Time for reporting about my project in film photography. I’m going to share the results I got using Fujicolor Pro400H, discuss some of the results and explain why I have my negatives scanned by the labs. So lots to talk about!

For the first part of my film photography project I’ll be using the Olympus OM2 SP Camera, fitted with Olympus Zuiko 50mm f1.8 Lens (has a value of £50-80 second hand) and loaded with a 36 exposer roll of Fujicolor Pro400H. Now I never use my film at box speed, and by this I mean the ISO rating, so this particular film is rated at ISO 400 and will give good results, but with film it works the opposite to digital where by you can overexpose the film giving more detail in the shadow and richer colours.

With some films you can over expose by up to 5 stops and still have an amazing image as film is so forgiving. By experience, Pro400H looks best at 1-2 stops over exposed so I’ll set my cameras ISO setting to 200 giving me 1 full stop of over expose on every shot. Its important to note when getting the film developed you must get it developed at the box speed of 400.

Fujicolor Pro400H Film Pushed one stop

Fujicolor Pro400H Film Pushed one stop, Tower Bridge London

Fujicolor Pro400H

I’m going to cover 4 different types of film over the months, so after loading my roll of film in to the camera and only working in full manual mode due to my light meter battery being flat (with the OM2 you can still use the camera at 60th sec with no battery and mechanical shutter) I started to take some indoor shots of my boy, although slightly out of focus the results in exposer were good.

Fujicolor Pro400H Film Pushed one stop

Fujicolor Pro400H Film Pushed one stop, Lisa my better half

The day didn’t stop, with me capturing my better half and the house hold pet dog Lilly. I’m sure everyone including the dog was sick of me after a couple of hours, so it was time for a trip to town. This gave me the perfect moment to get a battery for my camera. Boom I have a light meter and I get to shoot at speeds up to 1/1000sec. I made my way over to the newly refurbished Reading train station, and on getting the scans back I’m in love with the look and feel of the images, this includes the colours, grain and details in the shadows, not forgetting I’m over exposing every shot by a stop of light.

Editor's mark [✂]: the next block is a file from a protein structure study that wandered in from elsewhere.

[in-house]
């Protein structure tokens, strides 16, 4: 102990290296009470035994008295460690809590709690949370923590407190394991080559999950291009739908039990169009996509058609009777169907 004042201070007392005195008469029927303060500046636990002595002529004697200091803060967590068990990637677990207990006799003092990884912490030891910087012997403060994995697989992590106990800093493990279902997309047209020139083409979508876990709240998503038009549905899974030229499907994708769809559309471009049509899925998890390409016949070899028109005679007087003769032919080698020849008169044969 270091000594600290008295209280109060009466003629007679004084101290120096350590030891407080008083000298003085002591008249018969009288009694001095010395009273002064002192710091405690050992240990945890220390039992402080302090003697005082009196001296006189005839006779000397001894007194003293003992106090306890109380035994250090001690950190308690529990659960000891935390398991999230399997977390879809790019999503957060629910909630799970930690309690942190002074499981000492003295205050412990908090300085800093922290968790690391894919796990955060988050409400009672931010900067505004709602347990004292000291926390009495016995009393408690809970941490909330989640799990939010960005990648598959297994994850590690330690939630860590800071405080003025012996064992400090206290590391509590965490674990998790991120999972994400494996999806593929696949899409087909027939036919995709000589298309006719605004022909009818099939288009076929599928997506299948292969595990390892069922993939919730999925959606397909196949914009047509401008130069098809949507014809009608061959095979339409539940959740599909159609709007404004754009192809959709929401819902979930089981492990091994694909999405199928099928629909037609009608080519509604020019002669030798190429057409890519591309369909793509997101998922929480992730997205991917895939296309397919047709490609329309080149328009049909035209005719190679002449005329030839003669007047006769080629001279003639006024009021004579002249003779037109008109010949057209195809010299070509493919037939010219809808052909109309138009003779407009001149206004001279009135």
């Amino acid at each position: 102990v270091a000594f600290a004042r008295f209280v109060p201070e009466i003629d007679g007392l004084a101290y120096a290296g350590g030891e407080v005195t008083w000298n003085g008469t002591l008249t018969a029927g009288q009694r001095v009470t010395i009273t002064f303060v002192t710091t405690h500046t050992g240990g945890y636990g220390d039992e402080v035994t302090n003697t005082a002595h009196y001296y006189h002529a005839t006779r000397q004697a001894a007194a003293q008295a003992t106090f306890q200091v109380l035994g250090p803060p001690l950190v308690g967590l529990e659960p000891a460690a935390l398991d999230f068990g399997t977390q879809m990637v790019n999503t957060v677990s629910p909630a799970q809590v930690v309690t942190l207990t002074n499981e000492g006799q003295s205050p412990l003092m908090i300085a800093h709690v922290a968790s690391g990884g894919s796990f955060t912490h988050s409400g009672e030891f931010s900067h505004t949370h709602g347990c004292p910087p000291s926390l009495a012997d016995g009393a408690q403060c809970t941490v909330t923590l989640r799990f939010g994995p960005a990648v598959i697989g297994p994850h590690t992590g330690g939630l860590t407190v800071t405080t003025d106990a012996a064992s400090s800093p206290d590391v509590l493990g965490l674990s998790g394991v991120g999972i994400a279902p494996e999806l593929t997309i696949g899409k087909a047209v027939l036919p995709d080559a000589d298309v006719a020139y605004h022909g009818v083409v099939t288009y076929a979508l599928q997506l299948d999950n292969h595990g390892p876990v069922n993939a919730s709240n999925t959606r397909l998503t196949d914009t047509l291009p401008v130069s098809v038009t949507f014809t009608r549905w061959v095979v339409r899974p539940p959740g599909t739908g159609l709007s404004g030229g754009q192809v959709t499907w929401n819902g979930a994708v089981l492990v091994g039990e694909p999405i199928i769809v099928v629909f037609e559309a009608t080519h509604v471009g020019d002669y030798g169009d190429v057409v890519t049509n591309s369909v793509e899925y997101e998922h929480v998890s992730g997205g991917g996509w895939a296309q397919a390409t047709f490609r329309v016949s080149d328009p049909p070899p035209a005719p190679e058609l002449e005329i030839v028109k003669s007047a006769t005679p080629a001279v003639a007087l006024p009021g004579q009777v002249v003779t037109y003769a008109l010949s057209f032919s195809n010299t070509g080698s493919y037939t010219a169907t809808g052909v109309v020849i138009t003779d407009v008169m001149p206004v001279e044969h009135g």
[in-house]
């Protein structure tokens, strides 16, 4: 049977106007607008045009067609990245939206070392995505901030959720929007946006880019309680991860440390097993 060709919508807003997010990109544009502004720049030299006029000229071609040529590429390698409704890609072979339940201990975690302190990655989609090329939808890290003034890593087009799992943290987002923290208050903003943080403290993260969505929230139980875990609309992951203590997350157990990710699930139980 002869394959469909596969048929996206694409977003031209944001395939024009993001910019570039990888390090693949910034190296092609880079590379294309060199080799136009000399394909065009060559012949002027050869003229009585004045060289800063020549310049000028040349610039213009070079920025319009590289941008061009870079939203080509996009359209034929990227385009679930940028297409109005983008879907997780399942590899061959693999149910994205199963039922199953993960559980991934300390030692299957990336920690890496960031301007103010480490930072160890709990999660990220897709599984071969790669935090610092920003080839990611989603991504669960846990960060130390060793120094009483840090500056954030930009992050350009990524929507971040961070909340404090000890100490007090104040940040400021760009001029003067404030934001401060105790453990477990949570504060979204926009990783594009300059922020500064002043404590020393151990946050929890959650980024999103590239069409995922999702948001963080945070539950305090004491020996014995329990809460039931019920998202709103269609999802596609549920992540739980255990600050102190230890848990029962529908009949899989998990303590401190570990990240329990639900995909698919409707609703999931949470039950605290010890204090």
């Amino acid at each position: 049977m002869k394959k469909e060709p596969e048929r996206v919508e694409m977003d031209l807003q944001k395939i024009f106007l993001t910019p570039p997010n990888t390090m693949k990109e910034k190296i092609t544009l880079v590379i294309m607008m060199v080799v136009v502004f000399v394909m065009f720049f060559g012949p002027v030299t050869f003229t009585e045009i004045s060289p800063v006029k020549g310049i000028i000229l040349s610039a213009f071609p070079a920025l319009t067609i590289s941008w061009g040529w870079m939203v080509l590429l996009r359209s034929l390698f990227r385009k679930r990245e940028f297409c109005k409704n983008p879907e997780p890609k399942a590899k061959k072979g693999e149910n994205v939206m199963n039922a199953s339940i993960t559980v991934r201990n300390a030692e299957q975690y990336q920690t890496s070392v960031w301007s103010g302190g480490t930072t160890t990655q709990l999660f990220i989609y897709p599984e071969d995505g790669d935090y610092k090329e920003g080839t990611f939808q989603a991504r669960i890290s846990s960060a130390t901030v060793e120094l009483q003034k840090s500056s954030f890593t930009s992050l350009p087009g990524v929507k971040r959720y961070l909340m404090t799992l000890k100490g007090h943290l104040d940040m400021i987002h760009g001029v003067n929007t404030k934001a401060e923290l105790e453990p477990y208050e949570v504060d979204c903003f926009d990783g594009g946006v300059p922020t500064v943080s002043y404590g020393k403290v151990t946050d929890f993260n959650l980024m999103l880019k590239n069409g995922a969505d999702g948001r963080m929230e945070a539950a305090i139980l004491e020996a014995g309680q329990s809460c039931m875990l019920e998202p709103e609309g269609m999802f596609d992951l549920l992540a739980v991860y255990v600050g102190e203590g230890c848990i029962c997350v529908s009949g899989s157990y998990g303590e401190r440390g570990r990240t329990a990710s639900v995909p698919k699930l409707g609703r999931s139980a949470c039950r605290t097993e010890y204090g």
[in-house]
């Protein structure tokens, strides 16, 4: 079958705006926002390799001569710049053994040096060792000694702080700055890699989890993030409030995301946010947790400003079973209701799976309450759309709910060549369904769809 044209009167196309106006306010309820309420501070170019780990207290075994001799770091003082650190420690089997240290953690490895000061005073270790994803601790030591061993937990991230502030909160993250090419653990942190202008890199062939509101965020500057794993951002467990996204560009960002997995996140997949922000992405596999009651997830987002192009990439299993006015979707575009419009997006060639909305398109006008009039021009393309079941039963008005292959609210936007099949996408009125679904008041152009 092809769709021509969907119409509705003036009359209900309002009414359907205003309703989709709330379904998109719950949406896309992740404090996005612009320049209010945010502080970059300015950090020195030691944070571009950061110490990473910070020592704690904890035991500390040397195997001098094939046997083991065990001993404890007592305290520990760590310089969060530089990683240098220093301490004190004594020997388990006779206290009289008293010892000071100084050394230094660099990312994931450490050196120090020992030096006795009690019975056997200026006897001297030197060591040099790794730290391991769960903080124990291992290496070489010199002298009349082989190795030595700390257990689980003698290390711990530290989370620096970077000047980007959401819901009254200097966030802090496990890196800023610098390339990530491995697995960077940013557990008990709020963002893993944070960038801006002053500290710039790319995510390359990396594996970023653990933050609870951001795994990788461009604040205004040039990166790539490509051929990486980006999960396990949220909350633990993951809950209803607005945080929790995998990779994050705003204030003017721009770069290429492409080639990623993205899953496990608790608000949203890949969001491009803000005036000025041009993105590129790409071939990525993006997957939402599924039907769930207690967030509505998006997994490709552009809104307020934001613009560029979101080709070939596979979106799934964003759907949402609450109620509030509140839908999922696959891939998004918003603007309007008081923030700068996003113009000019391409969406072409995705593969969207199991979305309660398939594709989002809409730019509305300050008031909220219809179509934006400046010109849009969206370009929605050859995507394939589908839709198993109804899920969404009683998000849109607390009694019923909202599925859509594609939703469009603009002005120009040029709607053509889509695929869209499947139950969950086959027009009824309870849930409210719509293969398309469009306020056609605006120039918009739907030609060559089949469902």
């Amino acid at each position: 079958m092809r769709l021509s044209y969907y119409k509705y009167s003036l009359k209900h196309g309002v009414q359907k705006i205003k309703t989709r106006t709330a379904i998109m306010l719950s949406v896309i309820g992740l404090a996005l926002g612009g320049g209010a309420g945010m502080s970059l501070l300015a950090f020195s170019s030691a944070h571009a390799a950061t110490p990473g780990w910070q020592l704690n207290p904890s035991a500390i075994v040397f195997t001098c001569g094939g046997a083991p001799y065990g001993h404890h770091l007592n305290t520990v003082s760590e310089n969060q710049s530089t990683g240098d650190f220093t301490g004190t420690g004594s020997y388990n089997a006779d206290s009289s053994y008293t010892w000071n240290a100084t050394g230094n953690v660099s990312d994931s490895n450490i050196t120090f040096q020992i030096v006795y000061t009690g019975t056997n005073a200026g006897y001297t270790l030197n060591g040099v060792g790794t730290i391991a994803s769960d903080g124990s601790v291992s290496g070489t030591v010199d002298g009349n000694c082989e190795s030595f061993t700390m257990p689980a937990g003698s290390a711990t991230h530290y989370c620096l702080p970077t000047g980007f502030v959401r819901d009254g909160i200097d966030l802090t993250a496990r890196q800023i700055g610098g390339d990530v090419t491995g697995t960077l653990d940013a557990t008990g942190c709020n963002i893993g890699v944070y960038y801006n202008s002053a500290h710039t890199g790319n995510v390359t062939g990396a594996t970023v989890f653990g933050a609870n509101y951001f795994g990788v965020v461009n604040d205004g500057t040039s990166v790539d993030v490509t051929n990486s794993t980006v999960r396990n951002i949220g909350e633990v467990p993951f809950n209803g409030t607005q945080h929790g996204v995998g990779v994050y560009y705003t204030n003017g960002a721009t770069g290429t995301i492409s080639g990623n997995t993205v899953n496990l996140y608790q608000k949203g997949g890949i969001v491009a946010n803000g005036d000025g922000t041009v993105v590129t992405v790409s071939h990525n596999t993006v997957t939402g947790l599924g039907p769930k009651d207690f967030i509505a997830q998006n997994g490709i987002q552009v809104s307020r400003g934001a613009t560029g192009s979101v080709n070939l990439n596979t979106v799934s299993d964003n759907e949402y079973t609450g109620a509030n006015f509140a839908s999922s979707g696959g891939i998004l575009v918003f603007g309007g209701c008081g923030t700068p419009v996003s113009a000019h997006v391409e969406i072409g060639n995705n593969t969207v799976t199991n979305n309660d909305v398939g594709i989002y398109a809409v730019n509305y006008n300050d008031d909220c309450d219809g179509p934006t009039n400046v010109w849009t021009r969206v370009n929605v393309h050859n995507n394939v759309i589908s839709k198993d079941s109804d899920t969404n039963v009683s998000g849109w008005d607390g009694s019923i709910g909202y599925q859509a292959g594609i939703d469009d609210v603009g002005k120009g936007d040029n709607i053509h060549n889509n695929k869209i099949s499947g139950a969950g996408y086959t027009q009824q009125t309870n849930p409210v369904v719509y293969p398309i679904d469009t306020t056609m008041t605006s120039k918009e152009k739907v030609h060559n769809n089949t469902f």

Fujicolor Pro400H Film

Fujicolor Pro400H Film Pushed one stop, Outside Reading Train Station

Fujicolor Pro400H Film

Fujicolor Pro400H Film Pushed one stop, On the platforms in Reading Train Station

Fujicolor Pro400H Film

Fujicolor Pro400H Film Pushed one stop, Reading Train Station

It was a Sunday morning, and the first sunny one this year, so I loaded the Dog in to the car and headed off to the woods. I’m really excited to see what results I can get from this film with browns and greens over exposing. Shooting at low apertures I wasn’t to be disappointed with vibrant colours and loads of details in the shadows.

Fujicolor Pro400H Film Pushed one stop

Fujicolor Pro400H Film Pushed one stop, Lilly the family dog

Fujicolor Pro400H Film Pushed one stop

Fujicolor Pro400H Film Pushed one stop

I was heading to Barry in Wales to cover a workshop on portrait photography, so film camera in hand, at the end of the day I pulled the model to one side and took this shot in a renovated church using just the light coming in through the window.

Fujicolor Pro400H Film

Fujicolor Pro400H Film Pushed one stop.

I’m on a quest for colour, and trying Portra 400 is next on the list. Coincidently I have a holiday planned to Mexico (I know how lucky I am), so lots of colour all around. I brought a second hand Leica M6 from classic cameras in London at a cost of £995 in excellent condition and six rolls of Kodak Portra 400 Professional. Make sure to check out the other post’s on film and there results.

If you’re keen to get back in to film, and looking for more website’s then take a look at 35mmc, there is a wealth of information on there from film, cameras, and getting started.

Fujicolor Pro400H

Kodak Portra 400 Professional

Kodak Ekatar 100 Color Negative Film

Kodak TRI-X 400 Professional